Four score and seven years ago we started working on passing the ABLE Act. In reality it only took eight years, but there were days when it seemed much longer! A few years ago just before the ABLE Act passed, I wrote a blog a few years ago chronicling our journey and how Rachel and our family had changed in the then eight years – “Follow The Yellow Brick Road to Rachel’s Pink House.”
Rachel got her start in advocacy quite young.
This little dolly went with me to Congressman Ed Bryant’s Town Hall meeting. We had an issue we needed help on, and I wasn’t happy with the progress we were making. I figured if I took a toddler, they would call on me for my question first. I was right. Funny thing, I don’t even remember the issue!
A few months later our family journeyed to Tennessee’s Disability Day on the Hill. The Tennessee Disability Community comes together on the state level, much like the National Down Syndrome Society (NDSS) Buddy Walk® on Washington, and visits state legislators to garner support for state level policies that positively impact those with disabilities. We left early in the morning for the almost three-hour drive to the state capitol in Nashville. We visited several legislators and ate lunch and by early afternoon a little dolly named Rachel was tired. Jonathan said he was going to sit on a bench in one of the wide corridors in the center of the capitol and let her play. I went on to finish our visits. About an hour later I came back and saw a big crowd around the spot where I had left them. I wondered what was going on. Apparently, a ton of people including multiple legislators stopped to talk with her. According to Jonathan, she was quite the little entertainer. He told me we should have just sat there all day!
We were still living in Tennessee when I started learning about the ABLE Act which was first introduced in 2007 as the Financial Savings Accounts For Individuals with Disabilities (FSAID.) Not too long after we moved to Kansas, I began working on it more aggressively. I began to do more volunteer work with NDSS and was invited to become part of a new program: the NDSS DS-AMBASSADOR® Program. Our family felt it was a priority for us to do our part to help pass this legislation that we believed would impact not just Rachel but others with Down syndrome and other disabilities.
Rachel started going with me to Washington DC and the home offices of the Members of the Kansas Congressional Delegation. It was on her first trip to Washington DC in 2012 and in the office of Senator Jerry Moran that she proclaimed, “You need to sponsor the ABLE Act because I want to grow up and live in a pink house!” I didn’t know on that day that Rachel’s Pink House would become a symbol to so many people of the ABLE Act!
Rachel kept visiting elected officials and made friends with Congressman Yoder, Senator Roberts, Congresswoman Jenkins and their staffs. Rachel has missed events important to her because her voice was needed to tell this story. A lot of other people, many we will never meet, joined the movement and made calls, sent emails, visited legislators and helped to push the ABLE Act across the finish line. In 2014 Congress passed the ABLE Act with sweeping bipartisan support. President Obama signed the Stephen Beck Jr. Achieving a Better Life Experience (ABLE) Act on December 19, 2014*. The law was named for my friend Steve Beck who was at the kitchen table when the idea was born of a group of suburban Virginia parents. Steve was the volunteer and NDSS Board member who had worked tirelessly alongside NDSS leadership, Congressional leadership, families, self-advocates and other disability groups to lead the efforts to move the bill along. He sat in front of me when the House voted to pass the bill. Then, prior to the Senate passage of the bill, he passed away. Congress renamed the bill in his memory and honor.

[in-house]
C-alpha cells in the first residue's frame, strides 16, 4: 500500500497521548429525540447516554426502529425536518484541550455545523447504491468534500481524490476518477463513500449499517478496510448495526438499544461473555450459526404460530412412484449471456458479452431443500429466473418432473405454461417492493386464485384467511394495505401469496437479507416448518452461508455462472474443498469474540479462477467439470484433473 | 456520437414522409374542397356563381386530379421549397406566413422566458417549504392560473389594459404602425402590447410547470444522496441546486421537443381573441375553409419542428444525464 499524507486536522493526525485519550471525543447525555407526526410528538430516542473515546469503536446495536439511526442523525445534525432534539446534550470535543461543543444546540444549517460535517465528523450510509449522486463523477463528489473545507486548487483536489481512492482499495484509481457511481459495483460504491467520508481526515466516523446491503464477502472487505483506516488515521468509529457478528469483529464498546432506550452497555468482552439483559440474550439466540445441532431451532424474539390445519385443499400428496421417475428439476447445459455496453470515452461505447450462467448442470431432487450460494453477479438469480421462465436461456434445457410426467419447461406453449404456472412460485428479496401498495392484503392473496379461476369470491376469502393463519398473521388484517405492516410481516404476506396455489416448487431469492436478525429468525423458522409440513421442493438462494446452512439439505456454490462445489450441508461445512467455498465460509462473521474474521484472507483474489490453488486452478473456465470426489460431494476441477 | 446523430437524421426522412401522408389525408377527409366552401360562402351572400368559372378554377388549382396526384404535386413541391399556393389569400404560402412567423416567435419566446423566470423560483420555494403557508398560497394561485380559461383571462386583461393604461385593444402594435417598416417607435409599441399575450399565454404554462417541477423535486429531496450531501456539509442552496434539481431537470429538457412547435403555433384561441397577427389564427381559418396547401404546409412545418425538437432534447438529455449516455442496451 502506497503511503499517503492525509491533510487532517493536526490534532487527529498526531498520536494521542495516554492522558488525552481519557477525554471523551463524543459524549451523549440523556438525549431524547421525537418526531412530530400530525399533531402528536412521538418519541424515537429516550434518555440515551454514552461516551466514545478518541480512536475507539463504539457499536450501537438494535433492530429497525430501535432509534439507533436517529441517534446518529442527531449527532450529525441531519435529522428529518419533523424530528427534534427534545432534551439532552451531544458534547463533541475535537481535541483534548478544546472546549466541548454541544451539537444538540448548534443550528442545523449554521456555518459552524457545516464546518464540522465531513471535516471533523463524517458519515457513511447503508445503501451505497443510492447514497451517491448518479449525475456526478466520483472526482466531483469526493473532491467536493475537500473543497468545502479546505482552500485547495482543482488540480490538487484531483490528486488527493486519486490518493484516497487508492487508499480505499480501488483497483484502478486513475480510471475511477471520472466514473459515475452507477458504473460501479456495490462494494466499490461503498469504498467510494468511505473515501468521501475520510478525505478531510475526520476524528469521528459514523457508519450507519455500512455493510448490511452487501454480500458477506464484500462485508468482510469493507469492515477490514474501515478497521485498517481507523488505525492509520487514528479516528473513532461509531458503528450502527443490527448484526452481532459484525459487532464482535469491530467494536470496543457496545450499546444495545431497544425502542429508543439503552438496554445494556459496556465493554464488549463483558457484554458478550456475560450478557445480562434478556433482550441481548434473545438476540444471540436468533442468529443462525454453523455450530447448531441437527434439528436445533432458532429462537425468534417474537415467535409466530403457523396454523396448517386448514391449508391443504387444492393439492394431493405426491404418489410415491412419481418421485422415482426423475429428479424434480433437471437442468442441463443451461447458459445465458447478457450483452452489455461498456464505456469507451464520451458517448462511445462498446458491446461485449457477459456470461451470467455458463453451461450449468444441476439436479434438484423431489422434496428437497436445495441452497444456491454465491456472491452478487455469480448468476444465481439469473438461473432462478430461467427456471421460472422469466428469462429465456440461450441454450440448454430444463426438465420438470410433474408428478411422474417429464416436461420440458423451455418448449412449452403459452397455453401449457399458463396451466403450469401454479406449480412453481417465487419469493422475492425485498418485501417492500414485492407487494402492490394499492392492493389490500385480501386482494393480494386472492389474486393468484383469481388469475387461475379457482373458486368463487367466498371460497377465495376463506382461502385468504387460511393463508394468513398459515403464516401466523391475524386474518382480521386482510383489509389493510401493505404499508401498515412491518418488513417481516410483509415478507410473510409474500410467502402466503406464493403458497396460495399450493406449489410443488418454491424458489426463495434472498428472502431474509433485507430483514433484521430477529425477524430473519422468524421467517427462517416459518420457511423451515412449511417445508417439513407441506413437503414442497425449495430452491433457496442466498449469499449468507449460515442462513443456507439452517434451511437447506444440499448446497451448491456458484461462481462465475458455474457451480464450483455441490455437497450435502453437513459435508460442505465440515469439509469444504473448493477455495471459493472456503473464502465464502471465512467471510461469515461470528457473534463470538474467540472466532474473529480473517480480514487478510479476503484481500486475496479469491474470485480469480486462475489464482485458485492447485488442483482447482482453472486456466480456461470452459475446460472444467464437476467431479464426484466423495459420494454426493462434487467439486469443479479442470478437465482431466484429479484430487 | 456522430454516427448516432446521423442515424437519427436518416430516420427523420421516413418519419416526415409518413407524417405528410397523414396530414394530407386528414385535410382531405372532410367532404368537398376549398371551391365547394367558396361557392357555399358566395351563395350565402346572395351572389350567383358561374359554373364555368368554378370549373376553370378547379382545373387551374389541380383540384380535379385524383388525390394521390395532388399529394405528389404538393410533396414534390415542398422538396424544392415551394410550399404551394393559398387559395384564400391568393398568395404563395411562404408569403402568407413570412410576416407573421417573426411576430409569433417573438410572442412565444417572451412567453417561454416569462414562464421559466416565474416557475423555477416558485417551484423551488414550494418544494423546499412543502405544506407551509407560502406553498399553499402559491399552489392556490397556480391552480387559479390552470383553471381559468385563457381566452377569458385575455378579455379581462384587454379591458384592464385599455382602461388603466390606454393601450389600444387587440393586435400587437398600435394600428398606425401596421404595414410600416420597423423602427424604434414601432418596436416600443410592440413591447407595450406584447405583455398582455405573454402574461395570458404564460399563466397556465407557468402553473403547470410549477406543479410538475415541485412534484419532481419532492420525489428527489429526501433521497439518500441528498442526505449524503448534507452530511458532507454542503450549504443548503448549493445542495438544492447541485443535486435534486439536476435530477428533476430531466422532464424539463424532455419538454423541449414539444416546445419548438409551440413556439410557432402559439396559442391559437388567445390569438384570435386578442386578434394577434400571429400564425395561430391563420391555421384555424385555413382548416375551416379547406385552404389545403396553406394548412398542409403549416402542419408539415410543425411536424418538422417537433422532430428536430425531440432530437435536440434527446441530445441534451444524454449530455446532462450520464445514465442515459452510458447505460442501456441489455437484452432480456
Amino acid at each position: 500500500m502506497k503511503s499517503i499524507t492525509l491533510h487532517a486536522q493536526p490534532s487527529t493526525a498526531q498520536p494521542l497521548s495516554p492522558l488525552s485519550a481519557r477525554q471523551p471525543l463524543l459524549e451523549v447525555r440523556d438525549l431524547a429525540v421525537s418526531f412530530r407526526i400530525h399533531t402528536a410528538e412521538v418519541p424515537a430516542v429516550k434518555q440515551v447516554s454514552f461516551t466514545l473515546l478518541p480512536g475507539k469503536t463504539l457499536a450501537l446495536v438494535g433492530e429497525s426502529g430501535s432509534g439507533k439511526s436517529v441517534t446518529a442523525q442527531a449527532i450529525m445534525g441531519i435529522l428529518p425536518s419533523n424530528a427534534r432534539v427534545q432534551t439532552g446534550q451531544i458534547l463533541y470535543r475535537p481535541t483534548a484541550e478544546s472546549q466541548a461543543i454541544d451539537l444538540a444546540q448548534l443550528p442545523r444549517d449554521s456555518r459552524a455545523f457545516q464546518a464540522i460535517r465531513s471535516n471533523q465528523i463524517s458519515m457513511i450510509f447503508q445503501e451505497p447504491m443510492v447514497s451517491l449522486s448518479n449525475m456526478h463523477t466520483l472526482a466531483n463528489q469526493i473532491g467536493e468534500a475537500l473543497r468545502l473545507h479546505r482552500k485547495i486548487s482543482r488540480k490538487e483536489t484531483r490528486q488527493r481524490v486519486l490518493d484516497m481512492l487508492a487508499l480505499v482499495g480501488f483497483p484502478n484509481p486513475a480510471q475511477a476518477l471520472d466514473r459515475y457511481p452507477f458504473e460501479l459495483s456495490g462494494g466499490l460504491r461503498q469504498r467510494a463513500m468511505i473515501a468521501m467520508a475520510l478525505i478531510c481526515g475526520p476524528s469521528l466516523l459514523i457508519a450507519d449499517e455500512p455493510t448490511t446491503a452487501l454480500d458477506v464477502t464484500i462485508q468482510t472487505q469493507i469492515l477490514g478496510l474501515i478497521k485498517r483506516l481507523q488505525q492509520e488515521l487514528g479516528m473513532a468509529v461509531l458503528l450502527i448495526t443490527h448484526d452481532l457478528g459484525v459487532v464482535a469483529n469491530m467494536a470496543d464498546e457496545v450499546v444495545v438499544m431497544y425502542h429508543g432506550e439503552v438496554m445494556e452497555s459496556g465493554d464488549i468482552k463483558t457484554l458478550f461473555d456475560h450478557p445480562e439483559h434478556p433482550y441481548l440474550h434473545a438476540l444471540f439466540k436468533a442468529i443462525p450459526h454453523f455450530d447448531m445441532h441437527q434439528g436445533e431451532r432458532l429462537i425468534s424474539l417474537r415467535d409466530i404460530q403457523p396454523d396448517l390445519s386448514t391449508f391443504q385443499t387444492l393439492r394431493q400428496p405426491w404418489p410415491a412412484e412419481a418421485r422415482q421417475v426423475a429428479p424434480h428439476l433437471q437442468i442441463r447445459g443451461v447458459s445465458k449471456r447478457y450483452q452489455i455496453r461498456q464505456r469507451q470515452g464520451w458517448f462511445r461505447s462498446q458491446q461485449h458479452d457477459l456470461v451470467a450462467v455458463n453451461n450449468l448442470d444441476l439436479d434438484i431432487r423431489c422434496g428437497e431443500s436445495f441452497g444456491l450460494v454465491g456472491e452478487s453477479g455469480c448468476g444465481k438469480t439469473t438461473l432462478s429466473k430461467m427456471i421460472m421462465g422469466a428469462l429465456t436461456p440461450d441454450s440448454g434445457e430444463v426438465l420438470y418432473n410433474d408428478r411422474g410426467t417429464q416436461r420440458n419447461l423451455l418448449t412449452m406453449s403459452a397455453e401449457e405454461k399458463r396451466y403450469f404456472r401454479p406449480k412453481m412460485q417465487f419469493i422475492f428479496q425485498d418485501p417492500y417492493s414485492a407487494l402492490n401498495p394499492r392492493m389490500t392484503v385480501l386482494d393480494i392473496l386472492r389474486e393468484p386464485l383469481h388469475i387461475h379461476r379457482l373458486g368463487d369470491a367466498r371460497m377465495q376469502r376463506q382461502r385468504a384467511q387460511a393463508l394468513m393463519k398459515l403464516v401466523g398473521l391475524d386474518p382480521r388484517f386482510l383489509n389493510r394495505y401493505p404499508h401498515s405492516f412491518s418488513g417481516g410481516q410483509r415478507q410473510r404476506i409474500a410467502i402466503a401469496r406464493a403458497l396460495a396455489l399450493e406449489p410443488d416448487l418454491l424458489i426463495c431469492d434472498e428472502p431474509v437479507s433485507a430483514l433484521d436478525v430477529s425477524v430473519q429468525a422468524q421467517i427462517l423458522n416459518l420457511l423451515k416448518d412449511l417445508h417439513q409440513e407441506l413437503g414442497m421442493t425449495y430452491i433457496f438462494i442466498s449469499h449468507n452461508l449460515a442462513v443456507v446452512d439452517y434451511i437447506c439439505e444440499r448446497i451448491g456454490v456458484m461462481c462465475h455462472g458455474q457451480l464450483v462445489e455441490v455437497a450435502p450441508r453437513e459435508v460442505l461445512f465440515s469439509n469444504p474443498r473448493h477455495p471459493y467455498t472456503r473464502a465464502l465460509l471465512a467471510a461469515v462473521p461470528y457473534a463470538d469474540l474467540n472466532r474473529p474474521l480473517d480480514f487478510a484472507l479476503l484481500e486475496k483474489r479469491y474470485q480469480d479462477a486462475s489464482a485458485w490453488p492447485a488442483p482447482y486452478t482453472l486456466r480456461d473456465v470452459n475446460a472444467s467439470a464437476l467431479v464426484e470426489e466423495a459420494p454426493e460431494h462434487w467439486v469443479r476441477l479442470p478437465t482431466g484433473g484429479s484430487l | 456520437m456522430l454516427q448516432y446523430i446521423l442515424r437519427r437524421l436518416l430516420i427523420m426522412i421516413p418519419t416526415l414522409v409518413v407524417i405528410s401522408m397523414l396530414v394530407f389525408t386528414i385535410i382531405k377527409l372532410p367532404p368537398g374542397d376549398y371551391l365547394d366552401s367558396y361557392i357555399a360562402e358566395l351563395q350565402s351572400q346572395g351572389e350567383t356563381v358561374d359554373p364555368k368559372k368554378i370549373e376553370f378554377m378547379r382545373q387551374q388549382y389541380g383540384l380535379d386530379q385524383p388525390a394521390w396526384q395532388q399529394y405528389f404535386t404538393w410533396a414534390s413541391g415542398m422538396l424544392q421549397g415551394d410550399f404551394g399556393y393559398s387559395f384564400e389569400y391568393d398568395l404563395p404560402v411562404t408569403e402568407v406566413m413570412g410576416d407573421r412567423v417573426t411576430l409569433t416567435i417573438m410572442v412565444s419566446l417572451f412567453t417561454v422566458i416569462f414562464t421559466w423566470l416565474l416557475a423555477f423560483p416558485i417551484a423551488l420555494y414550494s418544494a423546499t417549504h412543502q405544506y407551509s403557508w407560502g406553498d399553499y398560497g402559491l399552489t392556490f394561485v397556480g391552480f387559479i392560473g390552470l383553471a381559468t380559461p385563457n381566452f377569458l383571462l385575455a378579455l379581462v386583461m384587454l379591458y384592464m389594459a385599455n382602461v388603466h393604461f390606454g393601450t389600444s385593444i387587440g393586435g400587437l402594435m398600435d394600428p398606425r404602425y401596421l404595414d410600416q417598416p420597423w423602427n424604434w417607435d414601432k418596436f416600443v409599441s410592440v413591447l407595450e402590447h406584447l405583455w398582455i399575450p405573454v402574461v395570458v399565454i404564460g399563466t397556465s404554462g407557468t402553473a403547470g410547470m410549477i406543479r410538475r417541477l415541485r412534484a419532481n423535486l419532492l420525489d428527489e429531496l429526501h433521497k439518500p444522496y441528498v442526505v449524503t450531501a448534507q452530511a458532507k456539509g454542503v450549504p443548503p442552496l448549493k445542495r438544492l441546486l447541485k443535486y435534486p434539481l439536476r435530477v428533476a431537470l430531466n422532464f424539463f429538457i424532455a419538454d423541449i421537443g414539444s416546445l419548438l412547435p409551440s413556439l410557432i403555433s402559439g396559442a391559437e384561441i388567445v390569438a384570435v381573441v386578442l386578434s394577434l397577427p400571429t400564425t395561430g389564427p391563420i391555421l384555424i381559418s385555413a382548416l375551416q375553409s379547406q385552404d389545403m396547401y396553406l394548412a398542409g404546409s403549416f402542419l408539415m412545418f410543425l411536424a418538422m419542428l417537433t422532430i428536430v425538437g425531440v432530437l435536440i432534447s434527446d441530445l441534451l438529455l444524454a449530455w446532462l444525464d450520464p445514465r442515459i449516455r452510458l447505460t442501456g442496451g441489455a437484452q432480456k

After the federal legislation was passed, state ABLE Acts had to be introduced, shepherded and passed. Kansas State Representative Erin Davis sponsored the Kansas ABLE Act. Rachel went to the Kansas legislature and told them about her dreams and her pink house.
The Kansas ABLE Savings Plan was signed into law in April 2015. Kansas State Treasurer Ron Estes and his staff worked diligently to put the nuts and bolts in place for Kansans with qualifying disabilities to have ABLE accounts.
Today, Thursday, January 26, 2017 Rachel will open the first Kansas ABLE Account. Finally, she will start saving for that pink house that she has been telling everyone about. Then tomorrow, we will wake up and continue advocating for more public policies that will help individuals with Down syndrome really be able to pursue their dreams of living independent lives with jobs they love in homes of their own just like all other Americans.
On this historic day though, we are going to celebrate and whisper a thank you to my good friend Steve Beck and the many, many other people who have made this day possible and have helped Rachel take one more step toward her pink house. And lest I forget, thank you Rachel for doing your part!
#AdvocacyMatters #LittlePinkHousesinAmerica #passEDtheABLEAct @rachelspinkhous
The Stephen Beck Jr. Achieving a Better Life Experience (ABLE) Act (Public Law 113-295) was signed into law on December 19, 2014. The ABLE Act amends the Internal Revenue Service Code of 1986 to create tax-free savings accounts for individuals with disabilities. The funds in the ABLE account do not count toward the $2,000 cap on assets that is required to remain eligible for critical government supports. An ABLE account may fund a variety of essential expenses for individuals with disabilities including medical and dental care, education, community based supports, employment training, assistive technology, housing and transportation. More information can be found at www.ndss.org
Click here to open our Kansas ABLE Savings Account!